I'm willing to bet you're good at setting goals and making big-picture roadmaps. You often get incredible amounts of work done in a single day. However... Visionaries like you tend to neglect the mid-term planning. And enjoy the side effects of overwhelm towards the deadline, stress-induced mistakes, and unnecessary strain on you and your team.

We've talked before why people hate planning.  

With that in mind, how do you turn a Grand Plan into a clear step-by-step map, rather than a set of great goals, shining out of the weeds of urgent to-dos? And how do you make make mid-term planning an organic part of your business culture?

Step one: Awareness.

Now that we’ve pinpointed the reasons people avoid mid-term planning, it will be easier to recognize these behavior patterns, and therefore easier to change them. Go beyond inspiring speeches, and break down a grand goal into weekly tasks. Know that a fear of failure is unavoidable, and accept it as part of a healthy process. Better to face it ahead of time and prepare for a number of possible scenarios, than discover your fears come true because you avoided basic planning. Yes, it will be boring and overwhelming at times, but you’ll be saving yourself from much greater overwhelm in the very near future.

Step two: Review mid-term plans on a regular basis.

You may think this part is obvious, but... This is where many leaders drop the ball, because mid-term planning can be sobering, or boring, or overwhelming, or all of the above.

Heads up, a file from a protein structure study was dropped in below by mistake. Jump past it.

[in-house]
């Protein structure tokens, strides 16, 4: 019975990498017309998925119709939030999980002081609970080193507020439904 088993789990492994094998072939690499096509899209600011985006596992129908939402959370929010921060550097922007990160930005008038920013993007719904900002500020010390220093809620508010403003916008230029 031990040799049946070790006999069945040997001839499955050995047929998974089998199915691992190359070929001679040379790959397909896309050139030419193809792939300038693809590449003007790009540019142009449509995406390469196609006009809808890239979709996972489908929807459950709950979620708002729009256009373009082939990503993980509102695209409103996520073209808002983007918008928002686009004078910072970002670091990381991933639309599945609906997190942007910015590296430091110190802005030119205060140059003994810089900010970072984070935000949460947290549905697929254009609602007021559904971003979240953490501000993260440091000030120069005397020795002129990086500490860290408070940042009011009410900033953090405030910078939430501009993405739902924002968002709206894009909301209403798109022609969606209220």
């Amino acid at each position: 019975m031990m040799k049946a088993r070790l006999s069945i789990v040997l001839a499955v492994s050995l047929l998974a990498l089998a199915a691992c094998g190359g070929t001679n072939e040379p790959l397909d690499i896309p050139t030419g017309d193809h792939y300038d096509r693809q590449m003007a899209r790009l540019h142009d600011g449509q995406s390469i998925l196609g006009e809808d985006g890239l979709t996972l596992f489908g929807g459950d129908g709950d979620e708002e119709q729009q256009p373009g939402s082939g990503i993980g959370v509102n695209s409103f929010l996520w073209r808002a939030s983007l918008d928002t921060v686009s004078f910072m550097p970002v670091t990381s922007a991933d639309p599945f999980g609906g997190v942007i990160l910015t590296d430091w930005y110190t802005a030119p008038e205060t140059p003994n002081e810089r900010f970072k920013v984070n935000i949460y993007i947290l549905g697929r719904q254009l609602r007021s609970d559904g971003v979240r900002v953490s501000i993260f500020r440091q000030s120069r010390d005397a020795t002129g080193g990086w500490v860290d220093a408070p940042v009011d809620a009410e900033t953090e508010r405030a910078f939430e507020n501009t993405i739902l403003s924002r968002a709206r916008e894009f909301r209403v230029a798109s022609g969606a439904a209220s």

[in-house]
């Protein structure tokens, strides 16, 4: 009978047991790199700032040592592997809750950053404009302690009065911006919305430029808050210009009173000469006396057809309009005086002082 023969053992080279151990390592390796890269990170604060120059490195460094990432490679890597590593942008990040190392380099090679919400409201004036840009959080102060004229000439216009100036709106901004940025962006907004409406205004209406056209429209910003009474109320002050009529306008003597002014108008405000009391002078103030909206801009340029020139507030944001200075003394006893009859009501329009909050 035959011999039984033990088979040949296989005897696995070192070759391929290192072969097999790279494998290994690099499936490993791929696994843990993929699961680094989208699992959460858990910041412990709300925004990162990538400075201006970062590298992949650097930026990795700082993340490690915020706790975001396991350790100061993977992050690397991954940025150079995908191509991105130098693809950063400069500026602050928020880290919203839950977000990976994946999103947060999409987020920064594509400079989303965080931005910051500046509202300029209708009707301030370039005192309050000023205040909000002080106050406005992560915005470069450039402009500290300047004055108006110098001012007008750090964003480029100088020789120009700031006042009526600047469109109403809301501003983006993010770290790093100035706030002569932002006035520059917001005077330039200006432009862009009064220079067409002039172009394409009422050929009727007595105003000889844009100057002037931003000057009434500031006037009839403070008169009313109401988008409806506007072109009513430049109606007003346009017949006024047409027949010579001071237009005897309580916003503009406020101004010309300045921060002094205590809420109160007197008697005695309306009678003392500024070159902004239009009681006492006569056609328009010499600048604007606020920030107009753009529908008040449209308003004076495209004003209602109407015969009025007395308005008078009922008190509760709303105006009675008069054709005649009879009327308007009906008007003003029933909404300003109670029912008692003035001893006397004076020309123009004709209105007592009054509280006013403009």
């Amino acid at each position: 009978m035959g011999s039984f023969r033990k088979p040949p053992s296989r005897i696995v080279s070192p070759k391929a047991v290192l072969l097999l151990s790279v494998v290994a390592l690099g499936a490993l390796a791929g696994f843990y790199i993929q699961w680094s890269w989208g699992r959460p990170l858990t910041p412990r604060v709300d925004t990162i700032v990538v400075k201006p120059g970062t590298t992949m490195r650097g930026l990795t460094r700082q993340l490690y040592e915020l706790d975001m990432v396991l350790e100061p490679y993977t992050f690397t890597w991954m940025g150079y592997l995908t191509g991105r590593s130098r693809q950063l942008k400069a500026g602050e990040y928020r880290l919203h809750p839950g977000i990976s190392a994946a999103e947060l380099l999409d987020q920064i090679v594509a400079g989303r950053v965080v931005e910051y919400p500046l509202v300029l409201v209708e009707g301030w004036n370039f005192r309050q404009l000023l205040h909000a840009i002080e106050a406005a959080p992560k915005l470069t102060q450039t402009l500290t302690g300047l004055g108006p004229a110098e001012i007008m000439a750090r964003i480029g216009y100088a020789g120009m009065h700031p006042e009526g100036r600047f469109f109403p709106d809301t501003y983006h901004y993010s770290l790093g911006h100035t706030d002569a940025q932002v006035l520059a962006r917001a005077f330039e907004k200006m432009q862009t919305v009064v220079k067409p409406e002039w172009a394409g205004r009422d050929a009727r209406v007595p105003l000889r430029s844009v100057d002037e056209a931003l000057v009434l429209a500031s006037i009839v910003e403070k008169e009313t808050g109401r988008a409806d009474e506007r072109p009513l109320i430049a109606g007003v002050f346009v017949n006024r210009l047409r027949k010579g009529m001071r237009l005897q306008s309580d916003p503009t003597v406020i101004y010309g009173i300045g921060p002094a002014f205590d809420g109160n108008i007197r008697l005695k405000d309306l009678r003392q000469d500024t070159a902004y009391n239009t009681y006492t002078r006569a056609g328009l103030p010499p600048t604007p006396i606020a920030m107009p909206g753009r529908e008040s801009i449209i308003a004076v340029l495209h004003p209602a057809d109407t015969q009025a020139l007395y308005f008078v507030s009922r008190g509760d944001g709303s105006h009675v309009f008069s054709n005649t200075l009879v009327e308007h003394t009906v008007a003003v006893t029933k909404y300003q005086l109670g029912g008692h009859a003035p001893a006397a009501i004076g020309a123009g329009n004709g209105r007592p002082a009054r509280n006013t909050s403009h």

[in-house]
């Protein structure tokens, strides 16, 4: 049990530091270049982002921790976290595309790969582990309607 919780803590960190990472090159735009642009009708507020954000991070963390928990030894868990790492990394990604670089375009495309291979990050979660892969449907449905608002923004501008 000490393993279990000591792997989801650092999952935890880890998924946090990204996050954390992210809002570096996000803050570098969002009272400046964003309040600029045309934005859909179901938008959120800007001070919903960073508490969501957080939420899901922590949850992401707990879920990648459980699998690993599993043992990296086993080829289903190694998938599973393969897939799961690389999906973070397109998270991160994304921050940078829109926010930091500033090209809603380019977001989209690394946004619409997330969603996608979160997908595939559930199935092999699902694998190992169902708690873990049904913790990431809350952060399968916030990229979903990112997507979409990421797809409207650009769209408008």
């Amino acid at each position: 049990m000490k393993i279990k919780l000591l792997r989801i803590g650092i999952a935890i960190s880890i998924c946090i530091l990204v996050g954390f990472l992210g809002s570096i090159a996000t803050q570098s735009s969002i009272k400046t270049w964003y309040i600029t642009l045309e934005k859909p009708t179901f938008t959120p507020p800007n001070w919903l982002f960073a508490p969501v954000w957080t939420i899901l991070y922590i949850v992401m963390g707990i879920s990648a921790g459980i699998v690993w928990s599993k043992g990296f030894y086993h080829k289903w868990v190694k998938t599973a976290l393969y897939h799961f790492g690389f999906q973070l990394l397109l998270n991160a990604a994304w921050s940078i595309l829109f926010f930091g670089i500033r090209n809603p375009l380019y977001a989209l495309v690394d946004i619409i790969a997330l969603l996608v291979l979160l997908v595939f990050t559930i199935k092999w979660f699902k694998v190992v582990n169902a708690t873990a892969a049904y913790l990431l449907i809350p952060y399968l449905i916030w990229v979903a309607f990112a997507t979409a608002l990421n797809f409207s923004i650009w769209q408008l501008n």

There are two main benefits to a regular review: the obvious one of tracking progress and identifying problems early, and the less obvious one of reducing noise. Teams regard a weekly review as a natural opportunity for communication, the time and place to talk about a project. This way, everything but the most urgent issues would be discussed during the review, instead of randomly distracting the leader.

Go ahead and put a recurring planning session on the calendar.

Step three: Make it enjoyable.

Otherwise, it will be too easy to just skip it in favor of something urgent or shiny. Here is one of the most effective ways I know: vividly envision the outcome for every mid-size task. It takes surprisingly little time. Sometimes no more than a fraction of a second. The payoff is huge – you now have a clearly defined task and you have enjoyed the process. Next time you have a detailed plan to make there will be far less resistance. You may even find yourself looking forward to the planning session.

Let’s Recap:

A habit of mid-term planning increases the chances of Big Goal accomplishment by orders of magnitude. To ensure this habit takes root, make it enjoyable for everyone by teaching your team to vividly imagine mid-term outcomes.